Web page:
One night I went to book a train ticket online. I went to the iarnrod eireann website. I typed in my email address, my iarnrod eireann password and my full name, I booked my seat, I inserted my card expiry date, number and CVV number. Then I came to verified by visa which I hate with the passion of a thousand suns. Our internet security (Kaspersky) would not let me insert the relevant details in secure mode or otherwise. The train people promised terrible consequences if I gave up or left the page. At one in the morning, I gave up and left the page. Added bonus the link page you are to go to, if you are having trouble is a 404.
The next day, Mr. Waffle told me how to disable Kaspersky. I went online. I disabled the internet security. On the iarnrod eireann site I typed in my email address, my iarnrod eireann password and my full name, I booked my seat, I inserted my card expiry date, number and CVV number. Then I came to verified by visa and inserted my password. Twice. Wrong password even though I had it written down in front of me (internet security experts everywhere gasp in horror). I reset my password. It asked for the first four numbers of my bank account, the street or district where I lived when I was 10 (somewhat vague that no? Comes with the ominous advice that you had better remember your answer as it may be used as a security question in the future). I have done something wrong. I am locked out.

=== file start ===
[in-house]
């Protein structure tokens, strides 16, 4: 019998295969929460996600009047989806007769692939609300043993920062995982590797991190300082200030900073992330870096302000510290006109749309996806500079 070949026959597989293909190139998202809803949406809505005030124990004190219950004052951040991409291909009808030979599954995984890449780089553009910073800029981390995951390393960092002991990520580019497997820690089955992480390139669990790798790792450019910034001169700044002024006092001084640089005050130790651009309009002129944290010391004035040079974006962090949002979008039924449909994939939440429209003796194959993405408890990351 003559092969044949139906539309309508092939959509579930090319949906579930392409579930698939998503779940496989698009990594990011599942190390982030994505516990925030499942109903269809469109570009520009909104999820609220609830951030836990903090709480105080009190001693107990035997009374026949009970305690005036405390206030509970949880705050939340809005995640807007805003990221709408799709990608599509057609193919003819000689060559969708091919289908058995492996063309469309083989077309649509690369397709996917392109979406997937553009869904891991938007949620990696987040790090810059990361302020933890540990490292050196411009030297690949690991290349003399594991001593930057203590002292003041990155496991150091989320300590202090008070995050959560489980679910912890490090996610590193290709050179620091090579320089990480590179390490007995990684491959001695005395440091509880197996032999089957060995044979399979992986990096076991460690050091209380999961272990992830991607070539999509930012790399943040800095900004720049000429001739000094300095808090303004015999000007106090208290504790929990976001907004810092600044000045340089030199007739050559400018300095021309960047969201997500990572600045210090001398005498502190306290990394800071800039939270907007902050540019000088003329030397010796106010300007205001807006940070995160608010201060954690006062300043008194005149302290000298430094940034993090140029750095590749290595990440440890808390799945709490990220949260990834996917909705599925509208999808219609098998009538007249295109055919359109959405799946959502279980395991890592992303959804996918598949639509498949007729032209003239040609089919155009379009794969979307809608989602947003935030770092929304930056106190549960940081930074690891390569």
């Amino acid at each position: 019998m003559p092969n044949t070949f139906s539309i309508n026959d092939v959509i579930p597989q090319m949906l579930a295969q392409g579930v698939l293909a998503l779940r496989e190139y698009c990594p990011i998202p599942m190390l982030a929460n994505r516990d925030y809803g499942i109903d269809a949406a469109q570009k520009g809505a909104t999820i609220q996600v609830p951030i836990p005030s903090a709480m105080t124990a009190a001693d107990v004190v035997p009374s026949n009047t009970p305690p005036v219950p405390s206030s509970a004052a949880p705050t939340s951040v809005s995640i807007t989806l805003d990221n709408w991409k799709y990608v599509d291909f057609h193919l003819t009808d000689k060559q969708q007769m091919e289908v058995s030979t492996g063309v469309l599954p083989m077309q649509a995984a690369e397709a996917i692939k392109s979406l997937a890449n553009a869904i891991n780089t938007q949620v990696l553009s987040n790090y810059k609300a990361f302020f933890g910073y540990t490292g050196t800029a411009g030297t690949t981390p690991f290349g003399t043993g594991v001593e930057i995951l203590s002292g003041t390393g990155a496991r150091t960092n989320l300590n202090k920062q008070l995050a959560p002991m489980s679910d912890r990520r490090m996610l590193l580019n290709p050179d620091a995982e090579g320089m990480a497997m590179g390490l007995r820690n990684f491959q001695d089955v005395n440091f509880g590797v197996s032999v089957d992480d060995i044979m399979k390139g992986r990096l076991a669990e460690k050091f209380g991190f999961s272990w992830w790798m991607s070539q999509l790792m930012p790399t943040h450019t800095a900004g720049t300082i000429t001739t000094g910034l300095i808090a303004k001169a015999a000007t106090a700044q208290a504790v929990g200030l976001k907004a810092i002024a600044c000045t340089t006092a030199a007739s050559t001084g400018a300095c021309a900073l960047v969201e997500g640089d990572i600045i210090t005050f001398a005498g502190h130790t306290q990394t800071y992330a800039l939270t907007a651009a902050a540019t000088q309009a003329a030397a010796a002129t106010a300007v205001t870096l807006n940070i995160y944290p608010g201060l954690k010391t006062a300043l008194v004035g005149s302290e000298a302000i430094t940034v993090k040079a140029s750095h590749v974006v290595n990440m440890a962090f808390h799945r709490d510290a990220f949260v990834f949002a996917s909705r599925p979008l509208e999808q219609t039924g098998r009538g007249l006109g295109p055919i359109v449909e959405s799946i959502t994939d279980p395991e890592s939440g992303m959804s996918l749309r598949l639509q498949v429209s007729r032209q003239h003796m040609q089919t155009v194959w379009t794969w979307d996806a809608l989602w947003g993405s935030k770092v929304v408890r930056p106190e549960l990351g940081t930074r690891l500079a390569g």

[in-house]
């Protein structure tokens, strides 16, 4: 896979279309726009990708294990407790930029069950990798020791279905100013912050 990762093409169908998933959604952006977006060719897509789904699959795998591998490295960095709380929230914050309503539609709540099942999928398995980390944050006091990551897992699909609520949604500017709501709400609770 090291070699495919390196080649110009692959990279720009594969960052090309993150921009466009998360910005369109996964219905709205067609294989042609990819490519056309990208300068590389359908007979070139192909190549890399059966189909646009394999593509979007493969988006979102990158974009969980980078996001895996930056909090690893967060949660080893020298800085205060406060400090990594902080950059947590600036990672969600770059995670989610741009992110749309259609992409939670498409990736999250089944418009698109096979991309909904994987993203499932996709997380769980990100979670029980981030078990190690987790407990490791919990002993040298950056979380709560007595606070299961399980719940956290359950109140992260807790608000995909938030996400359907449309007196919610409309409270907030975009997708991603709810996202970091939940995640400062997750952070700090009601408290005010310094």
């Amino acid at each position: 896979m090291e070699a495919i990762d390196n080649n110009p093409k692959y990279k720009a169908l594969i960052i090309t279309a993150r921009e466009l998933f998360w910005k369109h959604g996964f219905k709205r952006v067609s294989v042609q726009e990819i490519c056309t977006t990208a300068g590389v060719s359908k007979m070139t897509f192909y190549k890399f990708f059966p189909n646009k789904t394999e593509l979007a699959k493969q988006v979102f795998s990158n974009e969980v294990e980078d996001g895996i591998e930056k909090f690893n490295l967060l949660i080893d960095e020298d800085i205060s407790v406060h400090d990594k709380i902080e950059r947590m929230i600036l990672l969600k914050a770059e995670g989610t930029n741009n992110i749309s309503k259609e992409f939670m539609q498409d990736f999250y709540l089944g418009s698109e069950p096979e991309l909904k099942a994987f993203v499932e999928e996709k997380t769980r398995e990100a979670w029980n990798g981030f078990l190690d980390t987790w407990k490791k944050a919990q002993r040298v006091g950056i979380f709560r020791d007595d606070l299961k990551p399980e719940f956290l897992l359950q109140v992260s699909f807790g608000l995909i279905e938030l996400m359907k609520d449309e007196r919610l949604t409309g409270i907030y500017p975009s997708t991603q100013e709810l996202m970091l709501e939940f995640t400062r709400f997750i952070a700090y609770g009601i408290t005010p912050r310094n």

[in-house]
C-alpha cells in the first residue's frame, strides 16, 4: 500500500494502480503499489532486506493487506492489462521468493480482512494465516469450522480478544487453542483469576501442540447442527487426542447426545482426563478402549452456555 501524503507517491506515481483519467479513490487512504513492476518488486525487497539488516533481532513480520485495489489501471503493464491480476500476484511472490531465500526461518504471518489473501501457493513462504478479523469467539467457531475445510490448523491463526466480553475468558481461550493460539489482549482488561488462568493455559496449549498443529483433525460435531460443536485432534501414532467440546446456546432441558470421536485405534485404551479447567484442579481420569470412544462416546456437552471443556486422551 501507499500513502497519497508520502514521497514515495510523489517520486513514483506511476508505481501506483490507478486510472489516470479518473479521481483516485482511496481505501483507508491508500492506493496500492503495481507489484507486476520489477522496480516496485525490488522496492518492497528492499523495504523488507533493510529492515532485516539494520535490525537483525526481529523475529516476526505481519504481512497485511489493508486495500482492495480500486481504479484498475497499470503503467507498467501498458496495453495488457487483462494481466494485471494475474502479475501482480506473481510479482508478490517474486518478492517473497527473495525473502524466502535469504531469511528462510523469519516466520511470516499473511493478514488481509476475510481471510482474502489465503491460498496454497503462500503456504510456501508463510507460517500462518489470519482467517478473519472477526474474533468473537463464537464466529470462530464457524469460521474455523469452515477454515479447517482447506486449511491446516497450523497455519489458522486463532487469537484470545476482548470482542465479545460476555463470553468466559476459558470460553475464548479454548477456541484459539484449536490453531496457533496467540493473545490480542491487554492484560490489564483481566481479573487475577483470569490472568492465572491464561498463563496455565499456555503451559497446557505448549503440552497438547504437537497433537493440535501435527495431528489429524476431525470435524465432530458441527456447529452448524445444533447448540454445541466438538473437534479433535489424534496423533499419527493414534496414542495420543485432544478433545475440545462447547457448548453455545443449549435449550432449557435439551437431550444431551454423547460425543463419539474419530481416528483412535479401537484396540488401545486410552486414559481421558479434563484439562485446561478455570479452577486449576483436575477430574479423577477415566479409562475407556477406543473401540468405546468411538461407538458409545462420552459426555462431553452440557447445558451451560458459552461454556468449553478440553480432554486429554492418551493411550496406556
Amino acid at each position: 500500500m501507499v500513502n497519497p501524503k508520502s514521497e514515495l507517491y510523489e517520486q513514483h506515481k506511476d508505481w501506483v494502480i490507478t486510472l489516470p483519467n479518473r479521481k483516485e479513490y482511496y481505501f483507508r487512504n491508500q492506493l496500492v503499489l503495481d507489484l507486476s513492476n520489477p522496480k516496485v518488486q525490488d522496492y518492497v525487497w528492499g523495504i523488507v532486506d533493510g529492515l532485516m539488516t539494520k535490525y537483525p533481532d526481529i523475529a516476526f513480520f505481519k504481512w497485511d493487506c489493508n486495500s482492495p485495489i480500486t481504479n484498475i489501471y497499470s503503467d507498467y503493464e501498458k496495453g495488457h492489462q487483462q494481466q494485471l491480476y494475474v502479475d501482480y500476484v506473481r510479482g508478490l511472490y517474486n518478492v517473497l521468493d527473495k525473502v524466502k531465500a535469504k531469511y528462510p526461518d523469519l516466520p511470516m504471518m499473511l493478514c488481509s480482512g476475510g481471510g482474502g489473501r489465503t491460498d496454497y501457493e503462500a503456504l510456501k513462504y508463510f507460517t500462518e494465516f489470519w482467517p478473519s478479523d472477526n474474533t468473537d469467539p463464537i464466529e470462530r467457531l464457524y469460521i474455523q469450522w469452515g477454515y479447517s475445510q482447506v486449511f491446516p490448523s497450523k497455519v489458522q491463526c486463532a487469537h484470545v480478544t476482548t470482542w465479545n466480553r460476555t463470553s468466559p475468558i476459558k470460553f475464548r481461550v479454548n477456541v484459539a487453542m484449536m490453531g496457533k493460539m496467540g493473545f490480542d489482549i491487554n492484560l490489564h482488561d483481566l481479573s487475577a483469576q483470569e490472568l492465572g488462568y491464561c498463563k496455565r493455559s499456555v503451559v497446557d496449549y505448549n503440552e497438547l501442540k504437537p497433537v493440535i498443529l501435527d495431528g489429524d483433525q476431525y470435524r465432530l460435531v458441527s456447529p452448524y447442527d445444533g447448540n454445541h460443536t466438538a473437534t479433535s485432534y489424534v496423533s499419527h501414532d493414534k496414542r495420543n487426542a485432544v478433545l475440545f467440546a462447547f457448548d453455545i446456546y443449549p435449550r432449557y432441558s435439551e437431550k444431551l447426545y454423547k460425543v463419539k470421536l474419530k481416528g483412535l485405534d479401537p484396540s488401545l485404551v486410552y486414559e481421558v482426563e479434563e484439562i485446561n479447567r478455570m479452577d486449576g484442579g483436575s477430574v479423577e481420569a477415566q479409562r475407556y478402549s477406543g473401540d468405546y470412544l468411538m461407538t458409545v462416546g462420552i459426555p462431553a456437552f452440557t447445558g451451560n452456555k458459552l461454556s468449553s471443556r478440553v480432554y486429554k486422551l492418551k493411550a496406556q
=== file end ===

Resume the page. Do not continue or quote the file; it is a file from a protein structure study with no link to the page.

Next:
Ring verified by visa helpline and trouble a poor English woman who I am sure would rather be doing other things at 9.30 in the evening. Wouldn’t we all? I give my name, my bank account number and part of my online banking pin. She resets my card and tells me to continue my purchase. I go back to Iarnrod Eireann, I type in my email address, my iarnrod eireann password, my full name, I book my seat, I insert my card expiry date, number and CVV number. Then I came to verified by visa and reset my password and, finally, it worked.
It’s all about the positive customer experience, isn’t it?